Brian Joy
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Re: mass vs. Z averaging
« Reply #19 on: September 18, 2021, 07:49:56 PM »
Yes, that was the controversy.  But Reed was unfortunately wrong.

We already know that the only reason mass averaging was originally utilized in the stopping power calculation is because these equations are expressed in mass normalized terms to be consistent with the absorption correction which is also mass normalized (mass absorption coefficients).

From isotope measurements (Donovan and Pingitore 2002, Donovan et al. 2003), we also know that the physics of EPMA is electrodynamics based, not mass based. The use of mass is simply a holdover from early days of chemistry, when the scale balance was the primary tool of science!   (that's only a slight exaggeration!)    :D

The better response to Reed's objections is found in the attachment below.

Note also that there is a typo in our response to Reed, in the statement of maximum momentum transfer in an electron interacting with a hydrogen nucleus (the largest mass effect), which said " So for each purely elastic collision with protons in pure hydrogen, the electron loses a maximum 0.2% of its kinetic energy".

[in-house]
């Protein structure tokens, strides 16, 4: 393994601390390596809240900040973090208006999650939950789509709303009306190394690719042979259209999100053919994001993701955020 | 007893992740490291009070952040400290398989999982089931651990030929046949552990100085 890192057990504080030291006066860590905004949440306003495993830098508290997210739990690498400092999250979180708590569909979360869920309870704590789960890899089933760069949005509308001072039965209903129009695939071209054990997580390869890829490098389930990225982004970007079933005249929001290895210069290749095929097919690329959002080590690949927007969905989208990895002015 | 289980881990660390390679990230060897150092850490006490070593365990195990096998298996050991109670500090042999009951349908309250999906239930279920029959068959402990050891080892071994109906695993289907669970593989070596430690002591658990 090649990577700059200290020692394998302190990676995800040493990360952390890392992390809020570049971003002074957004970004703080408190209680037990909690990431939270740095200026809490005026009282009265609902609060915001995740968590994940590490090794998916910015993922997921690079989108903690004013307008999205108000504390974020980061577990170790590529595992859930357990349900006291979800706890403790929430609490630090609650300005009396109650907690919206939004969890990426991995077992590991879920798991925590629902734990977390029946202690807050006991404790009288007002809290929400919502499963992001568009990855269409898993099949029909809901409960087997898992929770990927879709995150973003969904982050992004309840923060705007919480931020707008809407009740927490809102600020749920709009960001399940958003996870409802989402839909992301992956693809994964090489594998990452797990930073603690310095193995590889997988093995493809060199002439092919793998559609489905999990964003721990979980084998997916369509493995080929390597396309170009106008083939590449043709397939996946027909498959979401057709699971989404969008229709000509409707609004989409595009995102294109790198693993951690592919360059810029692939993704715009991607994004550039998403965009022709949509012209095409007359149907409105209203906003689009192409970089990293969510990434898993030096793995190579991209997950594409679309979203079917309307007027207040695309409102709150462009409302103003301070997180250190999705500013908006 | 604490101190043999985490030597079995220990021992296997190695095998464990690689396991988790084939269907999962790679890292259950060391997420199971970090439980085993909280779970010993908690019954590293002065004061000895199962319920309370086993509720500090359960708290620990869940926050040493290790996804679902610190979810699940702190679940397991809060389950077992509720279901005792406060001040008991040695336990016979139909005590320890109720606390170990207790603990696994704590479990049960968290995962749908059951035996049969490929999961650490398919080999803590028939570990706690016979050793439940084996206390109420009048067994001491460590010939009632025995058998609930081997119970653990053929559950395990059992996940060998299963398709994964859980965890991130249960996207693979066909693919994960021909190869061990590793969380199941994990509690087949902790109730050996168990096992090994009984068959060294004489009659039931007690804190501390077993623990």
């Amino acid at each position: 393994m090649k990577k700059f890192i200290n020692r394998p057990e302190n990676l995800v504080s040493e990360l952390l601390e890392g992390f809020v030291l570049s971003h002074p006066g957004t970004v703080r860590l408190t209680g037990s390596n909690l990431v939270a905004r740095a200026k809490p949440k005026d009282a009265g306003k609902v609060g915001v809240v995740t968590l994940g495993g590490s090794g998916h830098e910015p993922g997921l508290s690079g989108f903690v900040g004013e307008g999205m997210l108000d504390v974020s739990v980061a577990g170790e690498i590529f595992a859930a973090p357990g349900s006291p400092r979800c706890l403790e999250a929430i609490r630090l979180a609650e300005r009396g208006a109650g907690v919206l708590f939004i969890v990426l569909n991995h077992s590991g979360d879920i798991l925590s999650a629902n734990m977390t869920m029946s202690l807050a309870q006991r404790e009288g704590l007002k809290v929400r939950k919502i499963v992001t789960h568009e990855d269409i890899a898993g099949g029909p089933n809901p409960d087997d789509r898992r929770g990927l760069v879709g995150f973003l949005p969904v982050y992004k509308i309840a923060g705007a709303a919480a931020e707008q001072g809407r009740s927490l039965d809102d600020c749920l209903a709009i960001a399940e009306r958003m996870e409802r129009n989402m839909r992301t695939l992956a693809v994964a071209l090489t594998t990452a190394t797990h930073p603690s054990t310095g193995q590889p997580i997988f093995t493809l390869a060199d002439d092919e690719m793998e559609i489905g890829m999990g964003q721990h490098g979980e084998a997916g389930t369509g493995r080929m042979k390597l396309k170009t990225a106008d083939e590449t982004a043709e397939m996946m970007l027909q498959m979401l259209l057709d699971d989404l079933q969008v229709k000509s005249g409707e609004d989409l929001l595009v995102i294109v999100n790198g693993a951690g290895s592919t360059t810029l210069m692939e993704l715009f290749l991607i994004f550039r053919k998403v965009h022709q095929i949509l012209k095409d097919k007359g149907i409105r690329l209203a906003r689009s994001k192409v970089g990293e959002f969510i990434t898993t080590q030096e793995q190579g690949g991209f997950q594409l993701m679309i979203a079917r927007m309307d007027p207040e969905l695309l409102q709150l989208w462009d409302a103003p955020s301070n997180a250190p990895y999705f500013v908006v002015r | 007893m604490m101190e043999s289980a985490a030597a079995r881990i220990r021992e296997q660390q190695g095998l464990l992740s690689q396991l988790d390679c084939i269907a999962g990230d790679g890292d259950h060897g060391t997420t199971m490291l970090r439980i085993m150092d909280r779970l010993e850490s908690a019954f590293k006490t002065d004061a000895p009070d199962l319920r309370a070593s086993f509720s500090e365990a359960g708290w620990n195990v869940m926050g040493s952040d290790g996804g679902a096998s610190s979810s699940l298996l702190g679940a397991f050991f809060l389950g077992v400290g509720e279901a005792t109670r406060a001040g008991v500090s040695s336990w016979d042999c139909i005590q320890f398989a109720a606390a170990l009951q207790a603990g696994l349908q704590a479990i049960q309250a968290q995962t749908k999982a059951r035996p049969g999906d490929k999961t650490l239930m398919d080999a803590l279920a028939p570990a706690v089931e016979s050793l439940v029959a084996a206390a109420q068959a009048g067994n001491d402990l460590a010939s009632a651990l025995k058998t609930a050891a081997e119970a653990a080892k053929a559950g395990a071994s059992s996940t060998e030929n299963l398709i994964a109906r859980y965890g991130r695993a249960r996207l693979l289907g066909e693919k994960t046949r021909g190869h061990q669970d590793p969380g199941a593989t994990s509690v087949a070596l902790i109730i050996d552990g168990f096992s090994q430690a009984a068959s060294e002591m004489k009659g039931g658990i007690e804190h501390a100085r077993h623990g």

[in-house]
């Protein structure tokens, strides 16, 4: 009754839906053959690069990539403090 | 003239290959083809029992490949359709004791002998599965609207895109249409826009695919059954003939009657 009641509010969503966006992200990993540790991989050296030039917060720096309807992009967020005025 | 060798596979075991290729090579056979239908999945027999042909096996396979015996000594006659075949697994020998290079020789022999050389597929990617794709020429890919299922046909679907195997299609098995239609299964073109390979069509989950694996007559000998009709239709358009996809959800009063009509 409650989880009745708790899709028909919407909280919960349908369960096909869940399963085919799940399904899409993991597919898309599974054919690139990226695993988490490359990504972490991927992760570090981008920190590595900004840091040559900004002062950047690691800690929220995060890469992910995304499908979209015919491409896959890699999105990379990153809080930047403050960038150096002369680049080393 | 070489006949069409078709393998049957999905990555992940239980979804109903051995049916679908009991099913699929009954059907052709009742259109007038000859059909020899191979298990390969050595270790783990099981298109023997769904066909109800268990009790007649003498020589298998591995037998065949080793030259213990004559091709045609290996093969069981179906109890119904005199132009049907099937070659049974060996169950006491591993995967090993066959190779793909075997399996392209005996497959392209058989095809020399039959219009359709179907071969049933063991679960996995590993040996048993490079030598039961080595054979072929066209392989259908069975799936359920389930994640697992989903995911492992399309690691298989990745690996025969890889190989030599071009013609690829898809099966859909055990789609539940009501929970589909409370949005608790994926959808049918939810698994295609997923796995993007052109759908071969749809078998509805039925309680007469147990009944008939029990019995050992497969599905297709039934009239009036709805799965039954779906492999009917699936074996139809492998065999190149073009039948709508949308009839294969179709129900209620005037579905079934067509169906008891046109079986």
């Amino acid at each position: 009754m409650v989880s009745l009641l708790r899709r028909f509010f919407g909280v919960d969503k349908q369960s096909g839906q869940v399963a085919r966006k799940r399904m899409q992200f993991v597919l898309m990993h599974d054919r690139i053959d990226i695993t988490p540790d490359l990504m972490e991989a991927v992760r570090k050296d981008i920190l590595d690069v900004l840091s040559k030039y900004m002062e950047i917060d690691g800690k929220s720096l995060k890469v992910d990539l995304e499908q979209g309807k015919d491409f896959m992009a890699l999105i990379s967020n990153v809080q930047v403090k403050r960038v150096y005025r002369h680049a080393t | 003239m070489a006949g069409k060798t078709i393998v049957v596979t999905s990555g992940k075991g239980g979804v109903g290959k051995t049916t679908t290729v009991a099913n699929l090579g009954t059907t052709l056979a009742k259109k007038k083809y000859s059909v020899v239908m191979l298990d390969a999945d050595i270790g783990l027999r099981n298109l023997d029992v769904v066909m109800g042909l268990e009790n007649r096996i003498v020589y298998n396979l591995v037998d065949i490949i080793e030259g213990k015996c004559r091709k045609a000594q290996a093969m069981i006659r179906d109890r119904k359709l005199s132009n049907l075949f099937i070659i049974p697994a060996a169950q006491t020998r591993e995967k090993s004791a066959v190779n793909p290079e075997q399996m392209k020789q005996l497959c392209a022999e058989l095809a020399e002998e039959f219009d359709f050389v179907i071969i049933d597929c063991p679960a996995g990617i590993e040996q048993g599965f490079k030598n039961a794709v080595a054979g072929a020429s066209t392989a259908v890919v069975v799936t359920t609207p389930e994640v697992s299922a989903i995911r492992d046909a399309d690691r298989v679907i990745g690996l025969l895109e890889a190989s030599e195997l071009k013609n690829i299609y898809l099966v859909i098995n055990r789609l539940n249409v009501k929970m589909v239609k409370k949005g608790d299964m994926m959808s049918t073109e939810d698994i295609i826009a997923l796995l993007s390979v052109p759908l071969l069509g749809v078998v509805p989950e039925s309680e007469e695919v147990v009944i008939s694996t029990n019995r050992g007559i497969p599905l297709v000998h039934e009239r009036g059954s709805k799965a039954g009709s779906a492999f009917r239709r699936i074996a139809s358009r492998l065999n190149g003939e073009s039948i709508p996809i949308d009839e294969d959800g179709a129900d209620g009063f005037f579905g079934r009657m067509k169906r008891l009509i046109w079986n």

The correct percentage is 0.05% (1/2000)!  For the larger atoms, the maximum momentum exchange is even smaller!

But I encourage each of you to try the different average atomic number averaging methods and see which gives the best fit to a combination of compounds and pure elements using your own measurements of continuum intensities.  A fairly recent investigation into these effects is found in this abstract:

https://epmalab.uoregon.edu/publ/average_atomic_number_and_electron_backscattering_in_compounds.pdf

By the way, Aurelien Moy even more recently revisited this question and confirmed our own measurements using Monte Carlo modeling from Penepma:

https://www.cambridge.org/core/journals/microscopy-and-microanalysis/article/universal-mean-atomic-number-curves-for-epma-calculated-by-monte-carlo-simulations/6F1C63250D980846ED0A765B10C504DE
« Last Edit: September 19, 2021, 08:22:20 AM by John Donovan »
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Re: mass vs. Z averaging
« Reply #20 on: September 18, 2021, 09:20:37 PM »
In their Figure 4 (page 35), Pouchou and Pichoir compare the results of their model for dE/dρs with those of Bethe’s model; their discussion of electron deceleration begins on page 34.